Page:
Strange beguiling and ultimately deeply frustrating. I must say the colours and light are eloquent and lovely but I found most of the characters over-indulgent and insufferable. I felt like a curmudgeon wanting to yell “Get a job!”. Though poetic it seems less craft and more laziness (the characters not the filmmaking). I think I hoped for a more probing look from this strange hedonistic cultural snapshot.
It's a good companion film to Demy's Model Shop, in that they are both outsider's views of LA. Where Demy's film shows LA in a tragic light, Varda shows it as innocent and childlike, almost to fault (at times becoming as directionless as its characters). It's far from Varda's best film, but still worth watching as it is well made and features some really interesting ideas!
"What else is Hollywood but Babylon and sunshine?" Moments of poetry and Vardaesque beauty marred by stretching what footage she had to fit the notion of a feature. In summary: Varda went to Hollywood, became disenchanted, and did her best to make something of it.
2,5/5 J'ai du mal à apprécier ce film. Son intérêt réside surtout dans sa dimension de document-témoignage d'une époque, d'une communauté, d'un regard sur le monde du cinéma américain (et même pas un panda fumant un joint!) Ce film donne l'impression qu'il aurait pu aborder plein d'autres sujets, cela aurait été pareil... C'est la vie, allez-vous me dire... et c'est pour ça que son intérêt est médiocre sans doute...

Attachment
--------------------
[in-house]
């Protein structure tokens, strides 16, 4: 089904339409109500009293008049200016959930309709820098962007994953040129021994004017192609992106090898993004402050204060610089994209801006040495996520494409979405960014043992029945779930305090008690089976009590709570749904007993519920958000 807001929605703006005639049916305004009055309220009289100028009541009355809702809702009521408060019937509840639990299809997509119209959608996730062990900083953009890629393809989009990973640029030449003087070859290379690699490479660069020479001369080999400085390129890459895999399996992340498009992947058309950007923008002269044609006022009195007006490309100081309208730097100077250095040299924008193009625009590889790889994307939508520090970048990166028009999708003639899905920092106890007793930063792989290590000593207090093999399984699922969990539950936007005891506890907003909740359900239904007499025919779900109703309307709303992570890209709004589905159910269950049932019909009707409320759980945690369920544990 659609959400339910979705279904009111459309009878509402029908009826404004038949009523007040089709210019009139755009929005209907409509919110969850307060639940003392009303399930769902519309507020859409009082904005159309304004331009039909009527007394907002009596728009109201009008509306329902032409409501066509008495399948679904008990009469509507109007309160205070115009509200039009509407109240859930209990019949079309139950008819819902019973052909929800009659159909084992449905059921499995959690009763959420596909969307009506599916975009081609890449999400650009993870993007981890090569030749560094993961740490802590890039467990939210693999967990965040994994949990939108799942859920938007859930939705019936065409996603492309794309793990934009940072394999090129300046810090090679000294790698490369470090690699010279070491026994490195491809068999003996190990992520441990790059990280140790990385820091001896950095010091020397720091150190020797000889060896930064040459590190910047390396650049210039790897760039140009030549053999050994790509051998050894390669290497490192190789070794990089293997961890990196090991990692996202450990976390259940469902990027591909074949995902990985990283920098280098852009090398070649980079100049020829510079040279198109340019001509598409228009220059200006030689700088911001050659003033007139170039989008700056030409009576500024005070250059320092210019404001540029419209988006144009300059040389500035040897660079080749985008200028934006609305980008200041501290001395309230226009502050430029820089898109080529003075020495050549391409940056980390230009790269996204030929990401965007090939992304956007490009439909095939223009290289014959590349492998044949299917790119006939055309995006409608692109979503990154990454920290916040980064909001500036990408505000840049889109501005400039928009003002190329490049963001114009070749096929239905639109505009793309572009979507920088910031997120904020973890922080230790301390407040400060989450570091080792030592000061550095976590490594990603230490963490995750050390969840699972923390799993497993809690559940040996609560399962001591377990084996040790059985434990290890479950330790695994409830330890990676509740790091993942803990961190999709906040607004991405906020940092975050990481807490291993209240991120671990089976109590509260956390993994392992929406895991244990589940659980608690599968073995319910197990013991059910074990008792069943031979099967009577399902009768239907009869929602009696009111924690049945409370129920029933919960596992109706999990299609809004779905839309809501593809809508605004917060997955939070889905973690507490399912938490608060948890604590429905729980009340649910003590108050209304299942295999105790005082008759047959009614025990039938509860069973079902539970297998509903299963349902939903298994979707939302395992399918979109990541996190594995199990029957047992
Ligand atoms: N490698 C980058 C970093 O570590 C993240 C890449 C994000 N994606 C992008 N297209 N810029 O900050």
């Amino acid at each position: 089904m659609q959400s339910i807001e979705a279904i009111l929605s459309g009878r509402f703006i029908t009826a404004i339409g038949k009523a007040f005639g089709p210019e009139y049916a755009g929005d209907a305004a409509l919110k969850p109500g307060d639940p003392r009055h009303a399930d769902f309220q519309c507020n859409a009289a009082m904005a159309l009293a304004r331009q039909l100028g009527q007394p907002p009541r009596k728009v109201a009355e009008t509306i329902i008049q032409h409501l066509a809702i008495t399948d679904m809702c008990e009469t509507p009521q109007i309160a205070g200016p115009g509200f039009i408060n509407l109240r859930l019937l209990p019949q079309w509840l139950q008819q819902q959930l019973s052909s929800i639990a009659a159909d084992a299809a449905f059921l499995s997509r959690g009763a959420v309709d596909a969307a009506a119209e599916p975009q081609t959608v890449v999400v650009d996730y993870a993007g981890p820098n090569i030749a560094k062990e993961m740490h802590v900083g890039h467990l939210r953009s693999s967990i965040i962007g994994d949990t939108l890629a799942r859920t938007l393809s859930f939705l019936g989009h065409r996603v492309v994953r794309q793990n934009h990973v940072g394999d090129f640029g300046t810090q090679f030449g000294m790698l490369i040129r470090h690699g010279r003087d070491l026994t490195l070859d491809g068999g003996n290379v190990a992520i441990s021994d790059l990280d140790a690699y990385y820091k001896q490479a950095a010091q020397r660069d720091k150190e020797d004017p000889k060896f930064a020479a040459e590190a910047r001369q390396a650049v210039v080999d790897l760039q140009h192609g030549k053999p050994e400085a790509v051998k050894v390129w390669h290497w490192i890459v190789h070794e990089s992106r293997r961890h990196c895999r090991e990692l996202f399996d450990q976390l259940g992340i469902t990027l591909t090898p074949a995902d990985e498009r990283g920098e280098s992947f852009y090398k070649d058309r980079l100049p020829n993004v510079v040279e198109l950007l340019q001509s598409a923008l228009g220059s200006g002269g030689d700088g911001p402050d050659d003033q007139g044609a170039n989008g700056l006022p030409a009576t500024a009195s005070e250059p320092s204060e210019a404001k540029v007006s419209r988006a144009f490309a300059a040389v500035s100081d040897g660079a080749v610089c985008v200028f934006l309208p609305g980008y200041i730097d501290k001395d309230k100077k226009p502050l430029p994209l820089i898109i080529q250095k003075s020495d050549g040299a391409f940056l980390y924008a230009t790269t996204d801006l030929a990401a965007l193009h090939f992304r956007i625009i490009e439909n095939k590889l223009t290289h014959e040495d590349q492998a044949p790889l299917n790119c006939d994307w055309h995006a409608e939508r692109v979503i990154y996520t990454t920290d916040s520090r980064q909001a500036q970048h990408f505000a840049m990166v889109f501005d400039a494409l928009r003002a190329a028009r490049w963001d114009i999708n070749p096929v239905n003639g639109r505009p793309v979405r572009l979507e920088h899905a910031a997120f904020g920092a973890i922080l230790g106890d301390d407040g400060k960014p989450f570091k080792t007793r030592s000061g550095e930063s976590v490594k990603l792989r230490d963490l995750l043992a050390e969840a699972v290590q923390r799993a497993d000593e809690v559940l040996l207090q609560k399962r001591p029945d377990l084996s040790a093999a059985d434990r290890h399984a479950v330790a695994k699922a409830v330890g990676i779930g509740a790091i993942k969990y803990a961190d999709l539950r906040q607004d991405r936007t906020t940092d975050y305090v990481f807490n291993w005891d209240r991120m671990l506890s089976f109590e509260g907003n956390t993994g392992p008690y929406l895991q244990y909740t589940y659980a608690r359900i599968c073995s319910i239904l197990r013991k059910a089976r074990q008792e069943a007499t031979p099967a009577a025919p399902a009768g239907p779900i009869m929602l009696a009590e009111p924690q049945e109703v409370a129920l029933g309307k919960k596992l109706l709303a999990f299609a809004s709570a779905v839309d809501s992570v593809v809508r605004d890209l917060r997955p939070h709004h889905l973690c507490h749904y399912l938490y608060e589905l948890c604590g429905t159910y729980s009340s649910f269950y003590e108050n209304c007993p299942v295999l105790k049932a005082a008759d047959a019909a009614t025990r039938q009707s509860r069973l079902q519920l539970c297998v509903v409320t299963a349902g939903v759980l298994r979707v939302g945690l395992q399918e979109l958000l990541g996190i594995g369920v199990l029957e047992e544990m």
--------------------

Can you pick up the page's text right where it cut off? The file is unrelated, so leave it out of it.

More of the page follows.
Varda seems to be trying to make an improvisational meta-Warhol experiment or perhaps a hippie homage to Hollywood (who knows?), but the result, despite mildly pleasant, is in fact a bit pretentious and the main trio become pretty annoying and dull after a while. http://www.filmotrope.com
Varda's first American feature-length film sees her bring her unique outlook to the counter culture in California. The decision to include fragments from Robert Kennedy's assassination results in a certain poignancy and a heightened sense of awareness of the importance of living. Ultimately, this film is yet another reason to treasure Agnes Varda and her uniquely personal cinema. N.B. was that Bogdanovich at the end?
Agnes Varda makes an Andy Warhol film, but puts a lot more effort into it, and it shows. To star with, it's beautifully shot in Living Color ( as they called it in the 1960's) and the 1960's, especially 1960's Hollywood, deserves to be seen in color. The wallpaper! The clothes! The hair! with Warhol staple Viva Superstar and HAIR creators James Rado and Jerome Ragni.
Halen seyrediyorum. Biri kadın üç eleman, kafalarına göre takılıyor. 60'lı yılların ortasında ABD'de yaşamak ve genç olmak varmış, deyu düşündüm birden. Film, garip bir şekilde hoşuma gitti. Ona uçuk kaçık söylencenin içinde, paranın realitesinin tartışılması da ayrı bir güzellik olmuş. Hayaller ve gerçekler styla. Ayı kafayla seyredilmez ama...
Conceptually astute (& deceptively lucid) experimental meta vérité. Which sounds as pretentious as it is, and Varda knew it, and used it; in structure, as in content, this is a film where even 'whimsy' is contrived (and where audience, characters, actors, directors have all found it tiresome by the end). Rich and perceptive analysis of 60s USA (and of course of film itself) as embodiment of the problem of 'the real'.
Valid reflection on a society absorbed in triviality and self-importance. All the world's a stage. Politicians are the best actors, according to the lead actor. Robert Kennedy cannot escape from Hawaii paradise and Disneyland: a tragic hero. In the movies there is little to distinguish between pretense and pretending. This movie concludes with one lead character telling the audience "I'm in a movie and you are not."